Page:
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It's easier to do business in Rwanda than Luxembourg
Economics

It's easier to do business in Rwanda than Luxembourg

2 min. 29.10.2013 From our online archive
Luxembourg has dropped four places in the global “Doing Business” ranking for small and medium-sized enterprises by the World Bank and the International Finance Corporation, now ranking 60th out of 189 countries in the study.

(CS) Luxembourg has dropped four places in the global “Doing Business” ranking for small and medium-sized enterprises by the World Bank and the International Finance Corporation, now ranking 60th out of 189 countries in the study.

While this places the Grand Duchy within the top third of countries ranked by “ease of doing business”, the country was placed significantly lower in several areas of the study.

For example, Luxembourg was placed 103rd when it comes to starting a new business, a ranking which seems to echo repeated calls by the business community to cut administrative red tape, which was only recently nominated as a top priority for the next government in the Luxembourg Business Compass.

The Grand Duchy also ranked rather poorly in the area of getting credit (170), but did considerably better in taxes (15) and trading across borders (41).

No positive reforms in Luxembourg

The “Doing Business” report tracks and analyses changes applying to SMEs operating in the largest business city of each economy in the study in ten different areas, from starting a business, getting construction permits, getting credit, protecting investors and paying taxes to resolving insolvency.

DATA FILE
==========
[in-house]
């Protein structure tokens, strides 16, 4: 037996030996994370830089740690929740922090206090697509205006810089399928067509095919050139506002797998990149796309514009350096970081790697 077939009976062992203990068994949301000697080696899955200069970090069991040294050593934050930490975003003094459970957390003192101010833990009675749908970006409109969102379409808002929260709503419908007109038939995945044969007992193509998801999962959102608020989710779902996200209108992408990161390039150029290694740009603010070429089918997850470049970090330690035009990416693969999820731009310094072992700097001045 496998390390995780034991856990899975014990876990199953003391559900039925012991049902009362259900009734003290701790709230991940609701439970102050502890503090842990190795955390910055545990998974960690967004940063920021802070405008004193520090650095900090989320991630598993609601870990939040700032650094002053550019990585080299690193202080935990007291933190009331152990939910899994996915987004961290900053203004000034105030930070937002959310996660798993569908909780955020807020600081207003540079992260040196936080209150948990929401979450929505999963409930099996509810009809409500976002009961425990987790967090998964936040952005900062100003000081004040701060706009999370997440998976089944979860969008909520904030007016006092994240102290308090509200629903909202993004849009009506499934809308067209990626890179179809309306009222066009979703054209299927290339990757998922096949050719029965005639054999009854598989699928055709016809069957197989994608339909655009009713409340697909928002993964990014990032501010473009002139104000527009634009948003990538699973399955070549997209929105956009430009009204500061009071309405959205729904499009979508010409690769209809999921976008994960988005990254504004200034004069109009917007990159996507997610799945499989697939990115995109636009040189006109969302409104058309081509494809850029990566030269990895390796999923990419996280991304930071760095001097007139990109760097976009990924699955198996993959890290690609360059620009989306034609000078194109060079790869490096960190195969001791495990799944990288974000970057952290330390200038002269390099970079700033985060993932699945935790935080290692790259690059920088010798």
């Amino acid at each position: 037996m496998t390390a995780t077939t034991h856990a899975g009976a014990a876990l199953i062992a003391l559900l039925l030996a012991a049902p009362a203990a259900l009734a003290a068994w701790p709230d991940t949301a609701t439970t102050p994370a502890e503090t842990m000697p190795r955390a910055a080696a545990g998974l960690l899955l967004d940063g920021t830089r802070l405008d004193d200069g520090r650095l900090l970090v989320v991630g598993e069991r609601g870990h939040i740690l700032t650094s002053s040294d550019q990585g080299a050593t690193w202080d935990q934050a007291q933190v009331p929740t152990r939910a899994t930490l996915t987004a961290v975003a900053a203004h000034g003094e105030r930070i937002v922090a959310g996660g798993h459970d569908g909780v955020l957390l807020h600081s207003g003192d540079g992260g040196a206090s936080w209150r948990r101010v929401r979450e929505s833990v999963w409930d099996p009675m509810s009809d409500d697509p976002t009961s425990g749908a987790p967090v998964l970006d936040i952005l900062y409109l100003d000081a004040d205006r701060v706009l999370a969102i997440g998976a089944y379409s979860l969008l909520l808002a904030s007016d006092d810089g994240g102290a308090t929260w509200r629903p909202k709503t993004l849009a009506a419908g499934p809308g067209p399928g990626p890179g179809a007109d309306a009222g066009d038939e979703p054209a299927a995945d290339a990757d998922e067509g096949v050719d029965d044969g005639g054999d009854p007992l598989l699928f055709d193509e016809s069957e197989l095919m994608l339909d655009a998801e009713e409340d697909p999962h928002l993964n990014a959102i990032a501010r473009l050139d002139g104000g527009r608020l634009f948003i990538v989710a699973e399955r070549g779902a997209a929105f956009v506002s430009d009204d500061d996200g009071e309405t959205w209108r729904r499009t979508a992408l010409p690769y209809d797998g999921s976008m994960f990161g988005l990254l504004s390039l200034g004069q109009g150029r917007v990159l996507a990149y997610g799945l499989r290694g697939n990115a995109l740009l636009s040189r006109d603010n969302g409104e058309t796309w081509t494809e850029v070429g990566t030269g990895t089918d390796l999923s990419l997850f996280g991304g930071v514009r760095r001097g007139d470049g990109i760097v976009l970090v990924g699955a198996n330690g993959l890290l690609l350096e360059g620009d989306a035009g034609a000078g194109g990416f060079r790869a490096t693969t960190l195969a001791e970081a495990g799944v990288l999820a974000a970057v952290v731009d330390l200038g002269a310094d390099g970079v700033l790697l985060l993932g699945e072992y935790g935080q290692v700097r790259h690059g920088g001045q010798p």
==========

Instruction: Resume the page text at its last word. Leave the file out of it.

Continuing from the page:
“The economies ranking highest on the ease of doing business therefore are not those with no regulation but those whose governments have managed to create a regulatory system that facilitates interactions in the marketplace and protects important public interests without unnecessarily hindering the development of the private sector,” the report says.

Noticeable in the Luxembourg country file is that no major reforms to make it easier to do business were registered in any of the areas assessed in the study; however, there were also no reforms making it more difficult to do business.

At the top of the ranking are Singapore, Hong Kong, New Zealand, the US and Denmark, while the Democratic Republic of Congo, South Sudan, Libya, the Central African Republic and Chad make up the bottom five.

Luxembourg is ranked behind Brunei and just ahead of Samoa.

Rwanda and Ukraine most improved economies

Several countries climbed in the rankings, mainly because of reform efforts, with Rwanda ranked 32 thanks to reforms and improvements in eight of ten areas assessed in the study.

Together with Ukraine (112) it was among the most improved economies in the study.

Some 10,000 experts were polled by the World Bank and the International Finance Corporation, which forms part of the World Bank Group, for the study.

Last year, the “Doing Business” report sent shockwaves through China, which was ranked only 91 in the 2012 edition. Chinese deputy director at the World Bank Bin Han said that the report threatened the reputation of the World Bank and that it had failed to take into account reforms undertaken to promote SMEs.

This year, China dropped even further in the ranking to 96th place, while the study added four countries – Libya, Myanmar, San Marino and South Sudan.

To access the full report visit doingbusiness.org